“A meditation on the love, mercy, and healing grace of the Lord as celebrated in Psalm 103”

The Festival of St. Luke the Evangelist, Patron Saint of this Parish, falls on Thursday October 18th. In view of St. Luke’s healing and evangelistic ministry, since he was a physician as well as the writer of the third gospel account that bears his name, and its significance for the vision and purpose of our Parish, I shall remind you all of some of the treasures that we find in Psalm 103, which celebrates the love, mercy and healing grace of the Lord.

The psalm begins with King David calling on his soul and all his being to bless the Lord and bless his holy name, and not to forget all God’s benefits, that is, all the good things God has done for him. In reading this, I am reminded of Acts 3:1-10, where the man who had been lame from birth, received from the Lord Jesus Christ, by faith in the name of the Lord Jesus Christ, the health to stand up and walk, in fact, to enter the temple, “walking, and leaping, and praising God” (Acts 3:8b). The right reaction of the soul of every Christian to all that God has done, for all He is and does, is to bless the Lord. Many of us have trials and difficulties in life, and obstacles to overcome, but none of these gives us an excuse to blame God at all.

If we think that it is King David alone, or only those that feel blessed, that should bless the Lord, while the rest of us are excused from doing so, we should look at the end of this psalm. Whereas the psalm begins with a call for one individual, the psalmist himself, to bless the Lord, it ends with a call for all God’s works everywhere in God’s dominion to bless the Lord (Ps. 103:22). Universal blessing of the Lord is a message and a call that is spread through the world today by the preaching, teaching and sharing of the Gospel of the Lord Jesus Christ, which is “the sacred and imperishable message of eternal salvation” (Mark 16:8b).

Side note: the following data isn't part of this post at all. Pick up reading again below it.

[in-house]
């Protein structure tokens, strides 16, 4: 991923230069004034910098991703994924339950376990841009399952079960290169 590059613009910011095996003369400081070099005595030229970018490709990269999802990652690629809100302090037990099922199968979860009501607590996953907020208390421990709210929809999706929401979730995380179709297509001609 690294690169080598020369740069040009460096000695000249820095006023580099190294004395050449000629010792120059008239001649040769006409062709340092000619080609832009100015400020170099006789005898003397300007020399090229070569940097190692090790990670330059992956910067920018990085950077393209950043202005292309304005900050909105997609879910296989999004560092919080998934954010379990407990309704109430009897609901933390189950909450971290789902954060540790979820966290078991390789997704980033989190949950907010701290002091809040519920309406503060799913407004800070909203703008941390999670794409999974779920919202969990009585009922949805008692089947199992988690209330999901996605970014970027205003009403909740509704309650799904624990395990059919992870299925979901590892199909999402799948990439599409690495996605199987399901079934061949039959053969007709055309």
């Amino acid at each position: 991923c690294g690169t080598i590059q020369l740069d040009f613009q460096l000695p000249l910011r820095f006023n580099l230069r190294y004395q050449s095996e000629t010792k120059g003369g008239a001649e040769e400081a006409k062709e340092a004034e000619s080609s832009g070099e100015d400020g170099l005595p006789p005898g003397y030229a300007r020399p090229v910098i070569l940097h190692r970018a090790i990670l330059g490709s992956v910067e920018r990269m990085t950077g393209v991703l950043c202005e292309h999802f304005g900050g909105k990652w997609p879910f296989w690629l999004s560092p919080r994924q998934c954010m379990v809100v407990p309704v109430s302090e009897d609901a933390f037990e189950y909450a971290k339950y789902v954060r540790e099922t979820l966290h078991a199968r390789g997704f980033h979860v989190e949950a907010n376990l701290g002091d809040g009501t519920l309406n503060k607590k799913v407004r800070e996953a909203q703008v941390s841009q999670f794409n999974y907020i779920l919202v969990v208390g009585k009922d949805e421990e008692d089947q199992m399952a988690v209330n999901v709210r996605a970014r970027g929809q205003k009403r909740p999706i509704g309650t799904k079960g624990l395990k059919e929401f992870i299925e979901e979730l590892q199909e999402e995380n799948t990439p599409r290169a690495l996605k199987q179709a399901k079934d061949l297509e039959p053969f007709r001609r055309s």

The opening call of this Psalm for the soul to bless the Lord is also a test for each Christian. Do words of praise and blessing for the Lord spring up spontaneously every day in our prayer life? If we pray the office of Morning Prayer daily, the first two verses of the Venite, exultemus Domino (based on Pss. 95 & 96) stir us up to such praise:

O come, let us sing unto the Lord; let us heartily rejoice in the strength of our salvation. Let us come before his presence with thanksgiving; and show ourselves glad in him with psalms.

(vv. 1-2, Venite, p. 9, Book of Common Prayer, 1928)

This call to praise and worship God must be something we respond to daily, and it must issue in our praise and worship of God. In our relationship with God, just as confession of our sins is necessary in the presence of God who is holy and righteous, so are our praise and our thanksgiving for redemption and forgiveness.

By praising God, we are giving him the worship that is due to Him alone. It also helps to remember all God’s benefits (Ps. 103:2), all the good things he has done for us. Since we are alive on earth now, we have a history of the good deeds God has done for us. In verse 3, the first of these is that God forgives all our iniquities, all our sins. There is no need for any of us to live with a burden of guilt from some sin we have committed in the past. Once we confess and repent of what we have done wrong, once we have made a genuine attempt to reconcile with anyone we have offended, and we come to God in penitence, He forgives us of it all, and wipes our slate clean, as if we had never committed that sin. We cannot have complete healing from anything else without the healing God gives us when he forgives our sins.